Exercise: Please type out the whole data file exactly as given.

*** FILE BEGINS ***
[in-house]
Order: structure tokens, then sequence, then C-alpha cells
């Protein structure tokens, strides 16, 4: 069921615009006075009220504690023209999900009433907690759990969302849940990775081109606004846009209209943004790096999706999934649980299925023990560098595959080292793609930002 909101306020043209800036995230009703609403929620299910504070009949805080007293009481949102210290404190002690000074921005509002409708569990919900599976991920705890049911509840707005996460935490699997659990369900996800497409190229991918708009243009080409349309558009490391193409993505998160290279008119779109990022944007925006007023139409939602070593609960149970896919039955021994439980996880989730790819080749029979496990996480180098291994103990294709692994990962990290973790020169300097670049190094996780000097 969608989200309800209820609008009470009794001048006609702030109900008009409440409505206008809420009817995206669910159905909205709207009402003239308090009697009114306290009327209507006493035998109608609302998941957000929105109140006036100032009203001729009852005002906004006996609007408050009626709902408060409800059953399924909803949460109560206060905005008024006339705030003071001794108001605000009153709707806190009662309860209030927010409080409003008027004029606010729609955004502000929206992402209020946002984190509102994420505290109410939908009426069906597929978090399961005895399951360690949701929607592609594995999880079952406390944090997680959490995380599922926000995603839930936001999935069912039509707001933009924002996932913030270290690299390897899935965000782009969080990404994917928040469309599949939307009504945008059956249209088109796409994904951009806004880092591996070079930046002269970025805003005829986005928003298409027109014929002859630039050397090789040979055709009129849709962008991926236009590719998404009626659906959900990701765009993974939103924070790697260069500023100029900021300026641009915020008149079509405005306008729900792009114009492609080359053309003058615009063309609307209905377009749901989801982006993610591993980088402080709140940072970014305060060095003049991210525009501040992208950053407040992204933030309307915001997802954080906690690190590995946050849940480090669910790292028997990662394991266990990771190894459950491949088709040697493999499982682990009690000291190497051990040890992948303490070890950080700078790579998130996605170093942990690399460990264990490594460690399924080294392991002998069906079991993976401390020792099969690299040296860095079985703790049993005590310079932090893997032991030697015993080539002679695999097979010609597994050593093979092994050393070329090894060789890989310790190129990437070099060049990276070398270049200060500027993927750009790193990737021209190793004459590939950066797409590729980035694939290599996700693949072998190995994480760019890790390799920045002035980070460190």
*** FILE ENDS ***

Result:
[in-house]
Order: structure tokens, then sequence, then C-alpha cells
């Protein structure tokens, strides 16, 4: 069921615009006075009220504690023209999900009433907690759990969302849940990775081109606004846009209209943004790096999706999934649980299925023990560098595959080292793609930002 909101306020043209800036995230009703609403929620299910504070009949805080007293009481949102210290404190002690000074921005509002409708569990919900599976991920705890049911509840707005996460935490699997659990369900996800497409190229991918708009243009080409349309558009490391193409993505998160290279008119779109990022944007925006007023139409939602070593609960149970896919039955021994439980996880989730790819080749029979496990996480180098291994103990294709692994990962990290973790020169300097670049190094996780000097 969608989200309800209820609008009470009794001048006609702030109900008009409440409505206008809420009817995206669910159905909205709207009402003239308090009697009114306290009327209507006493035998109608609302998941957000929105109140006036100032009203001729009852005002906004006996609007408050009626709902408060409800059953399924909803949460109560206060905005008024006339705030003071001794108001605000009153709707806190009662309860209030927010409080409003008027004029606010729609955004502000929206992402209020946002984190509102994420505290109410939908009426069906597929978090399961005895399951360690949701929607592609594995999880079952406390944090997680959490995380599922926000995603839930936001999935069912039509707001933009924002996932913030270290690299390897899935965000782009969080990404994917928040469309599949939307009504945008059956249209088109796409994904951009806004880092591996070079930046002269970025805003005829986005928003298409027109014929002859630039050397090789040979055709009129849709962008991926236009590719998404009626659906959900990701765009993974939103924070790697260069500023100029900021300026641009915020008149079509405005306008729900792009114009492609080359053309003058615009063309609307209905377009749901989801982006993610591993980088402080709140940072970014305060060095003049991210525009501040992208950053407040992204933030309307915001997802954080906690690190590995946050849940480090669910790292028997990662394991266990990771190894459950491949088709040697493999499982682990009690000291190497051990040890992948303490070890950080700078790579998130996605170093942990690399460990264990490594460690399924080294392991002998069906079991993976401390020792099969690299040296860095079985703790049993005590310079932090893997032991030697015993080539002679695999097979010609597994050593093979092994050393070329090894060789890989310790190129990437070099060049990276070398270049200060500027993927750009790193990737021209190793004459590939950066797409590729980035694939290599996700693949072998190995994480760019890790390799920045002035980070460190």